Sebastian Vettel was relieved to spin just once during a disappointing season-opening Austrian Grand Prix as he criticised the poor handling of his Ferrari SF1000.

The German only managed 11th on the grid and was unable to make much progress through the field in the early stages before his chance of a big points haul was ruined when he ran into the side of Carlos Sainz at Turn 3.  

Ferrari team-mate Charles Leclerc fared much better in Sunday's race, finishing in second place having benefited from Lewis Hamilton's penalty for colliding with Alexander Albon.



Reflecting on his tricky outing in Austria, Vettel told Sky Sports: “Well to be honest I am happy that I spun only once.

“It was very difficult. It got very tight and I think Carlos, I think it was Carlos, it was one of the McLarens, turned in and I was there just on the edge because I wanted to be as close as possible and lost the rear. To be honest, I lost the rear a couple of times today. As I said, I am quite happy it happened only once.''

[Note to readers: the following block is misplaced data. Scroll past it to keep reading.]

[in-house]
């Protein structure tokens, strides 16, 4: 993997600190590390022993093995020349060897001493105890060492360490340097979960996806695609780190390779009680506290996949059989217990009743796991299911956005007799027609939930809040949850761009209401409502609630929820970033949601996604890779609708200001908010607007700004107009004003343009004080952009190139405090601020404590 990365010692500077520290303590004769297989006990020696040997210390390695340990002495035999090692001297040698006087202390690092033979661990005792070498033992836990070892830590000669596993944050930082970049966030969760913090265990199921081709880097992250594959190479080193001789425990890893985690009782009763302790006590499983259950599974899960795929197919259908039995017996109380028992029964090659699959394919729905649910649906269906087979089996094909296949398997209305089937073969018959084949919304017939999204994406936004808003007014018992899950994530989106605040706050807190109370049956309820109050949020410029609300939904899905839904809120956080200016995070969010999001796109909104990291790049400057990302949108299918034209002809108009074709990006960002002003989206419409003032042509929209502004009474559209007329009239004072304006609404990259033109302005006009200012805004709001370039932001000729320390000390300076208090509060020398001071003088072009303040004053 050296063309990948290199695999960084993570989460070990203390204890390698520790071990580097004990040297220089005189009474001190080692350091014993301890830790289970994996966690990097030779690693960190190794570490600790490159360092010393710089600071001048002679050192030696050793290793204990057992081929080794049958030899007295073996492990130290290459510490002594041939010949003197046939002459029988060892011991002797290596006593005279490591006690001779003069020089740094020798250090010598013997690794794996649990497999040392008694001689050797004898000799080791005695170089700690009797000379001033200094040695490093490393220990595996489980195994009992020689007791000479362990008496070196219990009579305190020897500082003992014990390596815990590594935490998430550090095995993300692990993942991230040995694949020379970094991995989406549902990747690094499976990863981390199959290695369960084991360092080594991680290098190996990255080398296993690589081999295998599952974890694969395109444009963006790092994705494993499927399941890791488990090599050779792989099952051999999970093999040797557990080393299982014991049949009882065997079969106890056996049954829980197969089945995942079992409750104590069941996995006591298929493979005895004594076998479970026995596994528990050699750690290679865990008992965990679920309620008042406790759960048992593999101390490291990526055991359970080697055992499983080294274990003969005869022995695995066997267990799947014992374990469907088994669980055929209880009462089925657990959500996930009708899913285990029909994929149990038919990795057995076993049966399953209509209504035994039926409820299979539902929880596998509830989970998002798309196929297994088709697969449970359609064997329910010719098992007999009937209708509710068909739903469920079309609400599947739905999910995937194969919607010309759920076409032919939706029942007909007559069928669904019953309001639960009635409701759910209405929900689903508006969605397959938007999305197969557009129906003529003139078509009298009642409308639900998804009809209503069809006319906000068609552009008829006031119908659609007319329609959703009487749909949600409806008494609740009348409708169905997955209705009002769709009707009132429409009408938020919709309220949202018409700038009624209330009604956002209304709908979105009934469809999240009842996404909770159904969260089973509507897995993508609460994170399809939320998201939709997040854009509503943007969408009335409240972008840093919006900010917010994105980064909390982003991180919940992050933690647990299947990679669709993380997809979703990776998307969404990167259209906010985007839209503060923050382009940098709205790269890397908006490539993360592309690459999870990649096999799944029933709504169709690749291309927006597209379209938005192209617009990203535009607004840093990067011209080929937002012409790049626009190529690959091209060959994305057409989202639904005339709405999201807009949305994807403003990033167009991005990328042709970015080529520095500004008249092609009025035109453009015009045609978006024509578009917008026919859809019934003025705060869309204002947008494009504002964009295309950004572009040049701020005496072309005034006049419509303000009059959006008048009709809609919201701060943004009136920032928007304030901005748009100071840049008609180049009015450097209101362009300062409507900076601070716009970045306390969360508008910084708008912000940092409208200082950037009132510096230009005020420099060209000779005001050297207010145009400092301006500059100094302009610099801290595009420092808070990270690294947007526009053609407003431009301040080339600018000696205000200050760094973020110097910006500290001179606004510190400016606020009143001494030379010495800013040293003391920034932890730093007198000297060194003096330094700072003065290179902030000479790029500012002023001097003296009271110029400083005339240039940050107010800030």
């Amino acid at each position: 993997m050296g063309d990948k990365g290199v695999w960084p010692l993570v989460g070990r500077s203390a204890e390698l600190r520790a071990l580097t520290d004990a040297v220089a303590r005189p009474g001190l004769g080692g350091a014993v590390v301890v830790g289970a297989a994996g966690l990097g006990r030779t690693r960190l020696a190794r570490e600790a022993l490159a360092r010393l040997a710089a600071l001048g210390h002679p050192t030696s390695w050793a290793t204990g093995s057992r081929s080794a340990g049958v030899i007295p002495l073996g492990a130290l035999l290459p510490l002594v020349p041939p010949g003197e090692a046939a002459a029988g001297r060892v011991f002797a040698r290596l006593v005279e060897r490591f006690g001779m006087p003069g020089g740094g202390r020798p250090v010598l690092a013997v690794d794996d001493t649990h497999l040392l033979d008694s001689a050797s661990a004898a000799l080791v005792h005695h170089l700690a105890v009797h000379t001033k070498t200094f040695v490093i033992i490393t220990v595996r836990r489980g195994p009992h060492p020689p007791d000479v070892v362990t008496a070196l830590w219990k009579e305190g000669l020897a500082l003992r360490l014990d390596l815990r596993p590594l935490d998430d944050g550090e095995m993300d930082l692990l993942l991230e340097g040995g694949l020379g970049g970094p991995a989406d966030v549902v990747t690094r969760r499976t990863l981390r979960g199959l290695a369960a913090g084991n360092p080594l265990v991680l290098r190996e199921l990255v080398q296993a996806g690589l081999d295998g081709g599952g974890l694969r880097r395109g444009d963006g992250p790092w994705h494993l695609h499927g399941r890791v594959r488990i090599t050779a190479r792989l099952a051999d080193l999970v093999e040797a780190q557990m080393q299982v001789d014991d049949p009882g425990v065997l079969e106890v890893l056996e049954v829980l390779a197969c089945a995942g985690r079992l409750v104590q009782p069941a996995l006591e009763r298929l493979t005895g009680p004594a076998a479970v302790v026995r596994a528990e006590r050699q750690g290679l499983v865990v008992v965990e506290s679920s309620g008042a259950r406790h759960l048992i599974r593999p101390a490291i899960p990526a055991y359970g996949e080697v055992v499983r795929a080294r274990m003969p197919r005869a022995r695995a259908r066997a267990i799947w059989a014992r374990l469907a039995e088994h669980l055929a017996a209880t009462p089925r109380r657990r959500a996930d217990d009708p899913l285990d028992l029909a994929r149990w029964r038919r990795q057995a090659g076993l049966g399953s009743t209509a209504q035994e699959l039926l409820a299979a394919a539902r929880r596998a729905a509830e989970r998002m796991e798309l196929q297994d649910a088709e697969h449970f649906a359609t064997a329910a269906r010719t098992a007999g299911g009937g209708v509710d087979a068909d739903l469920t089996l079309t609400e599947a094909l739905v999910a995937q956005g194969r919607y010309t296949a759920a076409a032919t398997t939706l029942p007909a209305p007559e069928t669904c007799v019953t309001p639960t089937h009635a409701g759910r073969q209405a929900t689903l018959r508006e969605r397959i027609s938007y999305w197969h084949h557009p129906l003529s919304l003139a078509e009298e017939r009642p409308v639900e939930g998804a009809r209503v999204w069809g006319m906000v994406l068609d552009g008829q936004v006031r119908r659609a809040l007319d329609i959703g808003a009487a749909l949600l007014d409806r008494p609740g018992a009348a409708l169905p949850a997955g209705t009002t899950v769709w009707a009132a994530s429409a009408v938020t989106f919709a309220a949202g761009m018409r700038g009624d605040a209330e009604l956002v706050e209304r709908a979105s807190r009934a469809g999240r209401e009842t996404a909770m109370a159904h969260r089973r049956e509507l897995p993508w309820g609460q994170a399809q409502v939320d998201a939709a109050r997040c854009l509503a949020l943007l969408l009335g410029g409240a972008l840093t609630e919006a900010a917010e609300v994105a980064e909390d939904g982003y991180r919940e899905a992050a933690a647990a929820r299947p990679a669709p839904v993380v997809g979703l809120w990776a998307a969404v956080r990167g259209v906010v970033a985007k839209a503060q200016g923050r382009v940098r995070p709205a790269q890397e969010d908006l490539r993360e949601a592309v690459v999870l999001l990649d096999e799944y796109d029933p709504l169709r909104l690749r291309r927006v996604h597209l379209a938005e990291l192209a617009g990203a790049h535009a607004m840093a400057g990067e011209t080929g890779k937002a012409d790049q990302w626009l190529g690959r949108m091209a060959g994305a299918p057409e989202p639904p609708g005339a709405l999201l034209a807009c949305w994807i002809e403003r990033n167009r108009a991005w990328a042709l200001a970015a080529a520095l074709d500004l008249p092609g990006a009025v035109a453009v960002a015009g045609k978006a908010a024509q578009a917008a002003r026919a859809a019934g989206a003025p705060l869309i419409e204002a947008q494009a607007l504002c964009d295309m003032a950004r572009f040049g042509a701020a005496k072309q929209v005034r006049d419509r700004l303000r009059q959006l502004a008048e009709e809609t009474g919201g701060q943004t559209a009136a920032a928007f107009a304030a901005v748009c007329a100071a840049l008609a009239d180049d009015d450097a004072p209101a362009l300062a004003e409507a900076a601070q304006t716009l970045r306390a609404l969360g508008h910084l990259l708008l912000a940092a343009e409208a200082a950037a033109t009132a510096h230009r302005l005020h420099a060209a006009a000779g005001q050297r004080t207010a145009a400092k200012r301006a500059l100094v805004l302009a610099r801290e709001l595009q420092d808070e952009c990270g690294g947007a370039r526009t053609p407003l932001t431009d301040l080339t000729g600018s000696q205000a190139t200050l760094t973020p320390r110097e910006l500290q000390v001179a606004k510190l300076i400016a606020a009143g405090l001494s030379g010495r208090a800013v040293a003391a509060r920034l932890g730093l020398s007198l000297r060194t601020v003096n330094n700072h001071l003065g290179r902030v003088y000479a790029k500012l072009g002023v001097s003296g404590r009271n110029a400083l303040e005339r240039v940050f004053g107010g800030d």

Vettel was left perplexed to why the handling of his Ferrari was considerably worse compared to Friday practice.

“We don’t know,'' Vettel added. “We need to have a good look but for sure the car was very difficult today. I tried my best. The Safety Car helped us. It was quite entertaining in the end but not the result that we wanted.''

Ferrari team principal Mattia Binotto rued the missed opportunity for his team to capitalize on Red Bull's double retirement, with Albon and Max Verstappen failing to make the flag due to technical issues.

“I think he wasn’t comfortable with the car, the balance of the car, the set-up of the car was not as driveable as it was on Friday,” Binotto told Sky Sports.

“When driving in such conditions, he’s not delivering on his best. The spin and the contact was certainly not a great action from his side. I think he’s conscious of it.

“I think it’s a shame because today it could’ve been important to score points, especially maybe when our direct competitors are not scoring much points.

“It’s really a shame, but now we need to understand why the car was not behaving.”





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